With the signing of Senate Bill 310 (SB 310), Ohio has become the first state to “freeze” its Renewable Portfolio Standard (RPS). Ohio Governor John Kasich signed the bill into law on June 13th, effectively halting the state’s mandates for efficiency and renewables until 2017. Come 2017, these mandates will pick up where they left off when the freeze occurred, as opposed to the annual increases in renewable energy and efficiency measures that would have occurred with the RPS.
SB310 will significantly harm Ohio’s solar industry by driving SREC prices down in both the Buckeye state as well as the surrounding states such as Kentucky, Pennsylvania, West Virginia, Indiana, and Michigan that sell their SRECs into Ohio. The bill faced tremendous opposition from health and environmental coalitions, as well as a group of 70 businesses and organizations, including Honda and Whirlpool, who urged Governor Kasich not to sign the bill.
Sol Systems is pleased to be the first to close a transaction in solar renewable energy credit (SREC) II, the newest iteration of the Massachusetts solar market. Under this agreement, Sol Systems will provide solar project financing via a prepaid SREC contract to EthoSolar, an Ontario-based solar power provider with over 600 systems installed in North America, for a 150 kilowatt (kW) solar energy project.
This landmark deal is the first prepaid SREC contract in the nascent Massachusetts SREC-II market, which will be promulgated on April 25. Sol Systems provided a Sol Upfront contract, issuing pre-payment to EthoSolar’s client for generation of SRECs in 2014 and 2015; this capital was key in pushing the project over the finish line in light of a tight deadline.
“Combining an upfront sale of a percentage of SRECS with other traditional and nontraditional solutions allowed us to negotiate an attractive financing solution from a local bank that has our client in the black from day one on this project. Sol Systems brought creativity and value that was outside the box,” said Ethan DeSota of EthoSolar.
- SREC II’s regulatory framework and how it differs from SREC I, particularly in regards to the new SREC factor and Clearinghouse auction
- The fate of Massachusetts SREC I subscribers, including those who have not yet been accepted into the program
- Supply and demand dynamics in the MA SREC I & SREC II programs
- Spot market prices and the availability of fixed price contracts, including advisable SREC strategies for both residential and commercial systems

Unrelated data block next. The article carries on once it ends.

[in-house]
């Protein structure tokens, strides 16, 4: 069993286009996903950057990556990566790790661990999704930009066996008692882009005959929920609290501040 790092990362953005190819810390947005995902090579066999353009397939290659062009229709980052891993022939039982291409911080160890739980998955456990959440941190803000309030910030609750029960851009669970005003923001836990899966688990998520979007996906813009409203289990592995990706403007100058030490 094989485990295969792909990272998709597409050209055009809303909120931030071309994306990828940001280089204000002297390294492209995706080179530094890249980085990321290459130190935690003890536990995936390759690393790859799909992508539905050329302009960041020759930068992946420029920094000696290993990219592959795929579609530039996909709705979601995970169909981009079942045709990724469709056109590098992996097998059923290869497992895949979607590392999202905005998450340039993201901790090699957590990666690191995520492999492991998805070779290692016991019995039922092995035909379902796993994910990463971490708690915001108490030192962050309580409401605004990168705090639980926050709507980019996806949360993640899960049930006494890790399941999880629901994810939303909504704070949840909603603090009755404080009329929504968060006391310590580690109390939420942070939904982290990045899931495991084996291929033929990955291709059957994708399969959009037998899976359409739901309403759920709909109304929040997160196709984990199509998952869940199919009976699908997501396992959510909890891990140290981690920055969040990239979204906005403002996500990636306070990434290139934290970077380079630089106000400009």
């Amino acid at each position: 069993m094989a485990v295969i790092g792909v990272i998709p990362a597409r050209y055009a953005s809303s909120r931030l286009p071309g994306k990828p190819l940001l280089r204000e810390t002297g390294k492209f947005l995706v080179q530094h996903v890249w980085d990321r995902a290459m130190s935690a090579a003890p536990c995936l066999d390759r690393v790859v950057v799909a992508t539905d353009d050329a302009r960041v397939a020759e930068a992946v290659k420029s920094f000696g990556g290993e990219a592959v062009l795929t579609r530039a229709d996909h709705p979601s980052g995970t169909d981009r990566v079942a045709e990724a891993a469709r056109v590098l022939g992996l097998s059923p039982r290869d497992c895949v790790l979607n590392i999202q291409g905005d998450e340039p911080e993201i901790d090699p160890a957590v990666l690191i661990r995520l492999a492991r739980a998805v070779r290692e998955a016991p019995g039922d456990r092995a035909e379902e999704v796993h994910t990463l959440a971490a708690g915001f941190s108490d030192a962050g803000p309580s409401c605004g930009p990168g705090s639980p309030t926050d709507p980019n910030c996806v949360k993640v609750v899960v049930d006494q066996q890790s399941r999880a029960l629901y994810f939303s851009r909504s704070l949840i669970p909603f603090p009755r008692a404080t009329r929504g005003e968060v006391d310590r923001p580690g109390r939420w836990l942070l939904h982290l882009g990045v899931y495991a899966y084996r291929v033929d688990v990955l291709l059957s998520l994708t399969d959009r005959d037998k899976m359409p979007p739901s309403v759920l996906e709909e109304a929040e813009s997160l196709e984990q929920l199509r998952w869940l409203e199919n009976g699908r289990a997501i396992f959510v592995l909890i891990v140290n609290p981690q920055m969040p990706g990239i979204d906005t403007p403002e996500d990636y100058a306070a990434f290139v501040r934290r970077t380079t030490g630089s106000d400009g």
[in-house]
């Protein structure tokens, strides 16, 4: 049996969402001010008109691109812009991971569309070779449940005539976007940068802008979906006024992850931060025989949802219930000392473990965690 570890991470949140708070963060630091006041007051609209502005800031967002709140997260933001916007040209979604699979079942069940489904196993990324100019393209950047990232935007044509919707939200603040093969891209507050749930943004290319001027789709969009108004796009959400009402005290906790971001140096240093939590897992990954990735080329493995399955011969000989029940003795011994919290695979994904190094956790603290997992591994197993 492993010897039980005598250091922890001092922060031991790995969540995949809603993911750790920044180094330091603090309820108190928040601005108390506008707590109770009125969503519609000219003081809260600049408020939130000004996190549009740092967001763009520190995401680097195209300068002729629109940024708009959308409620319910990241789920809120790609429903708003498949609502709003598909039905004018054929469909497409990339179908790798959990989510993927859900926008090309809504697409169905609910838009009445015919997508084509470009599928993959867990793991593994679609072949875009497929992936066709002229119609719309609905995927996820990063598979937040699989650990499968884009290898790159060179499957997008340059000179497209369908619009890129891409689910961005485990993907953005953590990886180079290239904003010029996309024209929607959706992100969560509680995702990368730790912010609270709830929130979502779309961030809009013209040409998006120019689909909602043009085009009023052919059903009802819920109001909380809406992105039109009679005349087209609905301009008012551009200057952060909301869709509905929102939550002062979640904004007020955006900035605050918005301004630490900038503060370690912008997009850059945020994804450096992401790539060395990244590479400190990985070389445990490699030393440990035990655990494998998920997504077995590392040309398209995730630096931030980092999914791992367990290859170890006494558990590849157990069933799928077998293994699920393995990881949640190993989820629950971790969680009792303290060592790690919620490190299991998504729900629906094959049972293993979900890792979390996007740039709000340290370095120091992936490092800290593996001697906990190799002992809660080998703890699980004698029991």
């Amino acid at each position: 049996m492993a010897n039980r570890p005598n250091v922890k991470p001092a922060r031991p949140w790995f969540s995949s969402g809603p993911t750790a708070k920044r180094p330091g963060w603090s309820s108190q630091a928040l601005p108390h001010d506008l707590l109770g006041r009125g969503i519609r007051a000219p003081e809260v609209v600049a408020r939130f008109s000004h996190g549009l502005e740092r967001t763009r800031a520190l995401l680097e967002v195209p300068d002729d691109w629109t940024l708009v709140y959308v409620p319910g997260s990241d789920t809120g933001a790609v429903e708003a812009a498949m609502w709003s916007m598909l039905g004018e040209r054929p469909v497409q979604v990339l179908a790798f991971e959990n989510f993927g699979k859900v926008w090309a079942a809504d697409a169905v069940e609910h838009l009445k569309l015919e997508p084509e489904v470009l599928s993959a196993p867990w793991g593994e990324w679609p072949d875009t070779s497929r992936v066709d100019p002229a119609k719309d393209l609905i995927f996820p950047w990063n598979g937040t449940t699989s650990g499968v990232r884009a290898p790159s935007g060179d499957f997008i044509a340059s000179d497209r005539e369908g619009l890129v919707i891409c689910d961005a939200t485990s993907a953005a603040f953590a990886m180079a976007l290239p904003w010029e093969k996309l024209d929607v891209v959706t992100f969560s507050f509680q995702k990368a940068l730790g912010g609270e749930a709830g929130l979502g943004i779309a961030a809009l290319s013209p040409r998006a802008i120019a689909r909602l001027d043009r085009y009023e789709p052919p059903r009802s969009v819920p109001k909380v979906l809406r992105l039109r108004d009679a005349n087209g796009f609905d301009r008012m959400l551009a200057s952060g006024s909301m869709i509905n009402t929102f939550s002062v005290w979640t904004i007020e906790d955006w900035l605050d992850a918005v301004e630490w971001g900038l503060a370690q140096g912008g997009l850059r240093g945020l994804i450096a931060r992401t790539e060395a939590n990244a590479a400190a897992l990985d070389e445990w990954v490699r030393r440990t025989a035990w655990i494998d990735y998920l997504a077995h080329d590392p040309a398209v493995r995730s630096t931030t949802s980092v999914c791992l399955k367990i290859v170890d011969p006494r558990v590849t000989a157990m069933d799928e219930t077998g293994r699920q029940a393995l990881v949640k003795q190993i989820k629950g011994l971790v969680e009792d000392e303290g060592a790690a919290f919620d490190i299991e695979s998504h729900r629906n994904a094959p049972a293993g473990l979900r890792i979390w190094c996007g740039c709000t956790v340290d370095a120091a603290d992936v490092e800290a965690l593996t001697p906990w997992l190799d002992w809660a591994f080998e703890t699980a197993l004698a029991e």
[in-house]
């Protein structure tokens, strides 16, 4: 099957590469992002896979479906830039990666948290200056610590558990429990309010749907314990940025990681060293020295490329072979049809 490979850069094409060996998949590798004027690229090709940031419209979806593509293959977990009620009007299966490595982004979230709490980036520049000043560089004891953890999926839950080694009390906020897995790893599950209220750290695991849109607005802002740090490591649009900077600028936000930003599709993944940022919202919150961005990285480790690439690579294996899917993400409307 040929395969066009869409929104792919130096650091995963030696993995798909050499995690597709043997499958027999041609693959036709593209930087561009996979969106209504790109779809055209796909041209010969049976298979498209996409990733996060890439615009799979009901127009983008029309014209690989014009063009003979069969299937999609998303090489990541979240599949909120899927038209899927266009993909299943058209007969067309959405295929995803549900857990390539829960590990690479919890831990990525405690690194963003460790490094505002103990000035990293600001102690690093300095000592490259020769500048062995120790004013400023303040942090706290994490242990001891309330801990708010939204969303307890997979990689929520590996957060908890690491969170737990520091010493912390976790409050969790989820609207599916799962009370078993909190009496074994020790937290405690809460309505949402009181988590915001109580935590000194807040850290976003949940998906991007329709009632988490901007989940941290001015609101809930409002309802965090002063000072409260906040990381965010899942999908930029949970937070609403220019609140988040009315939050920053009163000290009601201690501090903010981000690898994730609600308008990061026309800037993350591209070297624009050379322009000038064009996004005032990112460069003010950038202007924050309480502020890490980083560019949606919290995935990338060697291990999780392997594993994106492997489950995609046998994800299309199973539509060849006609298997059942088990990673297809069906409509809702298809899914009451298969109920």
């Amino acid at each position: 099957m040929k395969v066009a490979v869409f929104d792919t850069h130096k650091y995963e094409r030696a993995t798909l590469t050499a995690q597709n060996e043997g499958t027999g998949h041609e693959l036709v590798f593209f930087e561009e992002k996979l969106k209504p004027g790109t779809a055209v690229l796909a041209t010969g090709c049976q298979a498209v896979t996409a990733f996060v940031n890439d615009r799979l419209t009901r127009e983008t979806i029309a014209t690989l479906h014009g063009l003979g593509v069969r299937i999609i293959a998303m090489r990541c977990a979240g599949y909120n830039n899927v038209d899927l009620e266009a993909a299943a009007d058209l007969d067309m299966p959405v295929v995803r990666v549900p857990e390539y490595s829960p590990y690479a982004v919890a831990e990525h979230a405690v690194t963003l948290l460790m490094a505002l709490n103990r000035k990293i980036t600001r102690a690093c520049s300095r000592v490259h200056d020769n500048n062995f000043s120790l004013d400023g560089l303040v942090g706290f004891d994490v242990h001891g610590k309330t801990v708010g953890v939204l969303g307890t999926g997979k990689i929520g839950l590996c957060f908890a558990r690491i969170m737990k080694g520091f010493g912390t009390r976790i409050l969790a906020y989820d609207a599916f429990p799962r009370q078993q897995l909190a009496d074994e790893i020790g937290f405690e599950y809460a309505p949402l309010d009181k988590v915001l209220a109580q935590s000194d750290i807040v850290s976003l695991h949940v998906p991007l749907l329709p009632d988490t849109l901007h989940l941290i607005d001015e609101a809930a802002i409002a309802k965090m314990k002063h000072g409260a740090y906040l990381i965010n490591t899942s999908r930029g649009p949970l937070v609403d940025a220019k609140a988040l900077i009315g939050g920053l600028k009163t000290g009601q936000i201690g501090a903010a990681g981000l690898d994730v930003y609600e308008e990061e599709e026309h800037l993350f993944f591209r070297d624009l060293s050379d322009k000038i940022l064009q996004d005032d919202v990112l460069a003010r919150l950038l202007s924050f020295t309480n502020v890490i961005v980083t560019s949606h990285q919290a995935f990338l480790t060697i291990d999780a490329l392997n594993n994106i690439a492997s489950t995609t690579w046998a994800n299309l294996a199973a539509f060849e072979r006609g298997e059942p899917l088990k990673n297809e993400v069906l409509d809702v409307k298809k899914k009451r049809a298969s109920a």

- How to finance commercial projects in Massachusetts, including advisable PPA rates and the availability of SREC strips
The event will be taking place on April 23rd, 2014. Register today.
The Public Service Electric and Gas Company of New Jersey (PSE&G) will begin accepting applications in less than a month, on February 25, for its Solar Loan program. While no major changes have occurred since the first solicitation late last year, data is now available on pricing from the first round of applications and awards.
The first solicitation of New Jersey’s PSE&G Solar Loan III program began last year and closed the period on November 12th, 2013. The program provides loans that make up significant portions of project construction costs (see an example here). The loans can be repaid through SRECs, with payment plans set at the closing of the loan. Cash can also be used to pay in case of low production. Once the loan has been paid in full, any SRECs produced thereafter belong to the owner of the system. The following capacities are available per each program segment:
Below, we have included excerpts from Sol Systems’ January 2014 Project Finance Journal, which is a monthly email newsletter that our project finance team distributes to our network of clients and solar stakeholders. Our newsletter contains solar statistics from current real-life solar projects, trends and observations gained through monthly interviews with our solar project finance team, and it incorporates news from a variety of solar industry resources.
If you would like to receive our Solar Project Finance Journal via email every month, please email firstname.lastname@example.org with a request to be added to our Project Finance Journal distribution list.
On January 3, 2014, the Massachusetts Department of Energy Resources (DOER) announced that they filed revisions to the Renewable Portfolio Standard (RPS) Class I regulation, thus beginning the formal rulemaking process for establishing a framework for the SREC-II program. The official version of the draft regulation will be published in the Massachusetts Register on January 17, 2014, but in the meantime, the DOER has provided an unofficial version on their website.
Timeline for the Formal Rulemaking Process